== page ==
You can make one of your favorite Mexican restaurant specialties in your own kitchen. Pumpkin takes the place of fat in the masa dough for these tamales, making the dough light and easy to work with. 

Note: Canned jackfruit can be full of sodium. Check labels and select the brand with the lowest amount of sodium, such as Trader Joe’s brand. Rinsing and draining can also help reduce sodium.

By Shelli McConnell,


  • 18 dried cornhusks
  • 10 dried New Mexico red chiles (1½ oz.)
  • ¼ cup chopped onion
  • ½ cup no-salt-added tomato sauce
  • 4 teaspoons pure maple syrup
  • 2 cloves garlic, minced
  • ½ teaspoon dried Mexican oregano, crushed
  • ¼ teaspoon ground cumin
  • ½ teaspoon sea salt
  • 1 14-oz. can green jackfruit, rinsed, drained, and chopped (see headnote)
  • 2 cups masa harina
  • 1 teaspoon regular or sodium-free baking powder
  • 1½ cups canned pumpkin
  • 1¼ cups low-sodium vegetable broth


  • In a very large bowl cover cornhusks with boiling water. Let stand 30 to 45 minutes or until husks are soft. Drain well; pat dry with paper towels.
  • Meanwhile, for chile sauce, in a dry extra-large skillet cook chiles over medium-high about 3 minutes or until toasted, turning occasionally. Let cool. Remove stems and seeds. Coarsely tear chiles.
  • In a medium saucepan combine chiles, onion, and 1¼ cups water. Bring to boiling; reduce heat. Cover and simmer 10 minutes. Using a slotted spoon, transfer chiles and onion to a blender or food processor; reserve cooking liquid. Add the next six ingredients (through salt). Cover and blend until smooth, adding reserved cooking liquid a little at a time as needed to reach a sauce like consistency.
  • For filling, in a bowl combine jackfruit and ⅓ cup of the chile sauce.
  • For masa dough, in a large bowl stir together masa harina and baking powder. Add pumpkin and broth. Beat with a mixer on medium until dough is thick but not sticky to incorporate some air into the dough.
  • To assemble tamales, starting at the wide end of a corn husk, spoon 2 rounded tablespoons masa dough onto husk and pat into a 4×3-inch rectangle. Spoon 1 rounded tablespoon filling lengthwise down the center of dough, leaving a slight border of dough at ends. Fold a long edge of husk over filling so it brings long edges of masa together. Roll up husk. Fold bottom up; tie with a cornhusk strip or 100% cotton kitchen string. Place on a rimmed baking sheet until all tamales are assembled.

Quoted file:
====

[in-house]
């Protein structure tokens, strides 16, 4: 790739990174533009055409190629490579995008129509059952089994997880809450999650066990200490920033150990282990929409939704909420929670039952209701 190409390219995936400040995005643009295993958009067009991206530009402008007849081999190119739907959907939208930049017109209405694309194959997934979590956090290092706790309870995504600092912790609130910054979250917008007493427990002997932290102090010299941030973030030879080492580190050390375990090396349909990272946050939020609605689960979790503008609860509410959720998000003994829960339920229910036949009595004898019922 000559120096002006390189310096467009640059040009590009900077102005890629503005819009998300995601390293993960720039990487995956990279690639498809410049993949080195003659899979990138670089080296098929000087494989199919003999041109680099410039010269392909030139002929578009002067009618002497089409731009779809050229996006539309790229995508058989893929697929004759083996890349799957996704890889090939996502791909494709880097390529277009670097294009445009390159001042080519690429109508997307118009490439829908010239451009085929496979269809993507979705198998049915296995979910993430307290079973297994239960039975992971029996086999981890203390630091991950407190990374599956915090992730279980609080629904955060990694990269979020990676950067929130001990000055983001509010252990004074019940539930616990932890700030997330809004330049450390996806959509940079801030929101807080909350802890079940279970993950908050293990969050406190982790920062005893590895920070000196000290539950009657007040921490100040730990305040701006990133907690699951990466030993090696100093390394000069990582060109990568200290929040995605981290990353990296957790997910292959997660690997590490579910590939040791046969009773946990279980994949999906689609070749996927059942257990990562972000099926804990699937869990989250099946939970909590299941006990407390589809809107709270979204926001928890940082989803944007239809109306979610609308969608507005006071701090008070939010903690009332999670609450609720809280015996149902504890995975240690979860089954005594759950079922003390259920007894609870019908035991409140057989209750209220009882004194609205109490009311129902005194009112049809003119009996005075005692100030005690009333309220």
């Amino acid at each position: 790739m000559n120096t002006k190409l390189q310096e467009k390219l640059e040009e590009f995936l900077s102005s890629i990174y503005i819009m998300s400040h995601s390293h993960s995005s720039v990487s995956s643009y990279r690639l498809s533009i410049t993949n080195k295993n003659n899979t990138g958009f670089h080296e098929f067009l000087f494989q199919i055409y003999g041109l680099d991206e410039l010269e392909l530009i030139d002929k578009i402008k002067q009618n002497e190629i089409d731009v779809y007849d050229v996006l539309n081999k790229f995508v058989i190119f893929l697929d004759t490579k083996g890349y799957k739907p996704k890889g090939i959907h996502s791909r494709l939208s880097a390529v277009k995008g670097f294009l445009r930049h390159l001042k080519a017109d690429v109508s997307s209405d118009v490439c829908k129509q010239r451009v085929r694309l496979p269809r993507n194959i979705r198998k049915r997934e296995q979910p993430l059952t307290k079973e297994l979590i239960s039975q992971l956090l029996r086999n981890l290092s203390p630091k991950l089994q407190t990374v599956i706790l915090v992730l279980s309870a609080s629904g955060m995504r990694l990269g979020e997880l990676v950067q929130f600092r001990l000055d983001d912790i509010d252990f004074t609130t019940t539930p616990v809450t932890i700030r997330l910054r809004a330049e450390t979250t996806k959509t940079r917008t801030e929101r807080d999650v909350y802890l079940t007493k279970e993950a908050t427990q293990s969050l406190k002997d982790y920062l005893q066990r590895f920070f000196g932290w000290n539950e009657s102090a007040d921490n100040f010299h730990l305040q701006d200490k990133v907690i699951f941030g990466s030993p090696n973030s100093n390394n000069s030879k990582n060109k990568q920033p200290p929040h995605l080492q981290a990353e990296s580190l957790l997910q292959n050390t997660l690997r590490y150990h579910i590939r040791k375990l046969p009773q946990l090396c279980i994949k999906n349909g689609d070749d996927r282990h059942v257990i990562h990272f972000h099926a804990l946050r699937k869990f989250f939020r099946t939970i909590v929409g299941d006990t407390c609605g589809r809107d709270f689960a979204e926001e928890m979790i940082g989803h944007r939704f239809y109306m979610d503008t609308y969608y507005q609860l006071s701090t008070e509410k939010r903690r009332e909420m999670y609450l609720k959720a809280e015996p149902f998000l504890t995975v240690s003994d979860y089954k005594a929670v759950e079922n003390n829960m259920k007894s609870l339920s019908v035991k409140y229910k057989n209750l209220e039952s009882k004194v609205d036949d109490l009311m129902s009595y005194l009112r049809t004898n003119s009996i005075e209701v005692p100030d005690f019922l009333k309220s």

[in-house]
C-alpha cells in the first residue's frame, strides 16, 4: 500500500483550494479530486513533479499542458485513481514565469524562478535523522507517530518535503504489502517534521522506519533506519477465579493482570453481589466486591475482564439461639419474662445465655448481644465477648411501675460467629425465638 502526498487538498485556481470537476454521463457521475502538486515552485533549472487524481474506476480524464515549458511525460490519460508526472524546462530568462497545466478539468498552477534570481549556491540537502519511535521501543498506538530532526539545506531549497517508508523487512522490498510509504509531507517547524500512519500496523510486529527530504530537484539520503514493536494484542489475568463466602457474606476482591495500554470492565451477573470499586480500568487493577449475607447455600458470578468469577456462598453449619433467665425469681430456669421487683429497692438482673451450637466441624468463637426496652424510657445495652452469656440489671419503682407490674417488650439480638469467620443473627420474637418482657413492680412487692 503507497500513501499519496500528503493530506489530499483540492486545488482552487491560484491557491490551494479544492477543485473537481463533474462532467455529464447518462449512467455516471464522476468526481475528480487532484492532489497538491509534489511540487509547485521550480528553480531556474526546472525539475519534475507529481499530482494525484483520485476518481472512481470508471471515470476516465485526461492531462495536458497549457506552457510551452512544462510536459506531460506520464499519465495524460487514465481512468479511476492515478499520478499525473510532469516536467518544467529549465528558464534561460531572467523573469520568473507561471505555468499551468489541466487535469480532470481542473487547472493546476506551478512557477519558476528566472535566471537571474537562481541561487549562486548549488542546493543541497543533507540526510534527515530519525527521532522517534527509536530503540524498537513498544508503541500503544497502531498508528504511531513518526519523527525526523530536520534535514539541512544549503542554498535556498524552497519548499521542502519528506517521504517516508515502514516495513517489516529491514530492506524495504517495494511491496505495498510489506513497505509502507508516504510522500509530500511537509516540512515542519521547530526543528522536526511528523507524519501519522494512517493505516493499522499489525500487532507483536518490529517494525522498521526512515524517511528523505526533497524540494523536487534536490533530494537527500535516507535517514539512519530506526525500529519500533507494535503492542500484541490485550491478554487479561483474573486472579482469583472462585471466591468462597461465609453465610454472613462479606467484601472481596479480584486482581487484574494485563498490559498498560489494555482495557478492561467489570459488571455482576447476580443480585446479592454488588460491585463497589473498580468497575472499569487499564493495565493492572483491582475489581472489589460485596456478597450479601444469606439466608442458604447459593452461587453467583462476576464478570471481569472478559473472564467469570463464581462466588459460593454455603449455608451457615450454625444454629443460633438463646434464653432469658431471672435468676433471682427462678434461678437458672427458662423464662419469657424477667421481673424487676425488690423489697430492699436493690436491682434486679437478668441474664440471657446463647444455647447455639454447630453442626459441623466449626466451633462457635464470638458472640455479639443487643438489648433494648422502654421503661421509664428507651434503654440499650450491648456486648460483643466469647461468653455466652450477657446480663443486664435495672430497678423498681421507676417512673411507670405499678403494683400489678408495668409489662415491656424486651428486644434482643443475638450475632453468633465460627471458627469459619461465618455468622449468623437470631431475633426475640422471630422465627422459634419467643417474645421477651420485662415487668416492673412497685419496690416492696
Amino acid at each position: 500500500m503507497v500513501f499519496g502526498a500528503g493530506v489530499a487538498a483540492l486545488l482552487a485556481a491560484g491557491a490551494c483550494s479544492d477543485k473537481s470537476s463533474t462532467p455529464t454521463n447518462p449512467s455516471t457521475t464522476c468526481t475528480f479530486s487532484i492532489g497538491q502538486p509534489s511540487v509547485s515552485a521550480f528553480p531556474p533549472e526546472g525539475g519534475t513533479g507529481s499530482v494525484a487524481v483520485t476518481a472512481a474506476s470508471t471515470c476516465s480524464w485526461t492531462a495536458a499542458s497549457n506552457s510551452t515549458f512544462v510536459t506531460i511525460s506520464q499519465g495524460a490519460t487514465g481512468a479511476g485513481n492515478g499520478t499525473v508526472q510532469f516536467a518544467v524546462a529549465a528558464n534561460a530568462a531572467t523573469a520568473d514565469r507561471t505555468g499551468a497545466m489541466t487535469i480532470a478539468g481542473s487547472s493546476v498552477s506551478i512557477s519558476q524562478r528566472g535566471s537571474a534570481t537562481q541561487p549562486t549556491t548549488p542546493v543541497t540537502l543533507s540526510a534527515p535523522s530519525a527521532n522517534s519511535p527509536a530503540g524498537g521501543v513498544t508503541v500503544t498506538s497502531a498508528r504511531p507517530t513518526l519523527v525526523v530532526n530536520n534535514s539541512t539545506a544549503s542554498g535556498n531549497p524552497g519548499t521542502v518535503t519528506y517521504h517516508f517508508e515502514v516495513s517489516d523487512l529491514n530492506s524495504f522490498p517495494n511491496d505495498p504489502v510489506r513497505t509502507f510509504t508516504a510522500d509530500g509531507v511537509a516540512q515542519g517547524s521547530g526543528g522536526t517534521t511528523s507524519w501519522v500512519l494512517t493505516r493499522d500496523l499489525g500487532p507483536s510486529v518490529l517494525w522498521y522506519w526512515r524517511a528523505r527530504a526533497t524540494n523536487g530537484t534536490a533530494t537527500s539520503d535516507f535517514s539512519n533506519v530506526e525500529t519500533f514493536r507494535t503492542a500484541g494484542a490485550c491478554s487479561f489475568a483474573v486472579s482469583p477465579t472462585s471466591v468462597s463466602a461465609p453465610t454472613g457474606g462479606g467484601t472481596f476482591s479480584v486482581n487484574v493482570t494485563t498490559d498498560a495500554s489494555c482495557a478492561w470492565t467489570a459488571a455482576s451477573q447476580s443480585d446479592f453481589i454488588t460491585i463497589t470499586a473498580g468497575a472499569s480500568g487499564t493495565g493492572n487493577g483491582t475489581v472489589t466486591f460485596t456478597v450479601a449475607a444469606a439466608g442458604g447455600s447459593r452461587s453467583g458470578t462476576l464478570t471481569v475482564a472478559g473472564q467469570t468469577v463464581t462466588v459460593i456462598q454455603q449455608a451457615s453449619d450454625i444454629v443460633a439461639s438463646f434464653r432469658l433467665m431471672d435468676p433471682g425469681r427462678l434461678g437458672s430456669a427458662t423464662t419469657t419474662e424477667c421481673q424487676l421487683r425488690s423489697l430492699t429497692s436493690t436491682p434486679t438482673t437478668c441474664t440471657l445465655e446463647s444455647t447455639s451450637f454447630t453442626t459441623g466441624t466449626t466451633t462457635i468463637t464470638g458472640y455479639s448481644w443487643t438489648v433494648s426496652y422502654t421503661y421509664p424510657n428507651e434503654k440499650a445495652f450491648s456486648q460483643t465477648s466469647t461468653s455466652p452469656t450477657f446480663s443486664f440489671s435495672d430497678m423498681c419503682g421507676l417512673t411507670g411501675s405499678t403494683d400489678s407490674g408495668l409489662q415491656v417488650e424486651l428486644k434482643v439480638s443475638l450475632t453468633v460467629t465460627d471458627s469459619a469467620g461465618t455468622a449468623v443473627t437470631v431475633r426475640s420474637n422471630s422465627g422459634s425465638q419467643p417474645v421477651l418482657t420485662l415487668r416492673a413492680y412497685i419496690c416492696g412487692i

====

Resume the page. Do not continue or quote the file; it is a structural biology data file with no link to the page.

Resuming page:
• To steam tamales, add a steamer basket to an 8-qt. pot. Add water to just below the basket. Stand tamales upright in steamer basket. Bring water to boiling. Reduce heat to medium-low. Cover; steam 45 minutes to 1 hour or until dough easily pulls away from corn husks and is cooked through. Uncover; let stand 10 minutes before serving. Serve tamales with remaining warmed chile sauce.

Comments (9)

(5 from 4 votes)

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Can you use butternut squash instead of pumpkin?

Megan Edwards

Hi Liz, Yes, you can use any type of squash puree in this recipe! Let us know how it goes.


Can you taste the pumpkin in the masa?


has any one scaled the recipe down?


What can be used instead of New Mexico red chiles and Mexico oregano? Not sure where I could find these ingredients.

Steven, FOK Support

You can use another chile pepper, Irma! (You may wish to peruse the many options and their heat scale: Any oregano will work here! If not oregano: basil, thyme, Italian seasoning, or marjoram.

Deanna Lewis

I was so pleased with how these turned out! They tasted awesome; well worth the effort. Thank you!

Vicki Romanin

FANTASTIC! Husband is New Mexican and a carnivore, but he loved them too. Very pretty, delicious, freezes and re-steams well, so worth the work. Put them out on a New Mexican Cooking FB page. Got hundreds and hundreds of hits, questions, and a ton of interest. Crowd was Very Veg Curious and complimentary. Thank you for this fab recipe!!


We loved it and will make again. Hoping it stands up to reheating. We topped ours off with fresh avocado salad.

About the Author

Headshot of Shelli McConnell

About the Author

Shelli McConnell

Shelli McConnell graduated with a bachelor of science in consumer food science and a minor in journalism from Iowa State University. She began her career as a home economist in the Better Homes & Gardens test kitchen before moving into an editorial position within DotDash Meredith. She has since freelanced for 25 years and has served as an editorial project manager for many books and magazines, including three editions of the Better Homes & Gardens New Cook Book. She has also developed thousands of recipes for publications including Forks Over Knives magazine; Eat This, Not That!; Diabetic Living; Better Homes & Gardens; The Magnolia Journal; and more. McConnell loves to entertain and inspire, so when she’s not in her office, she’s usually in her kitchen. Find her on LinkedIn.
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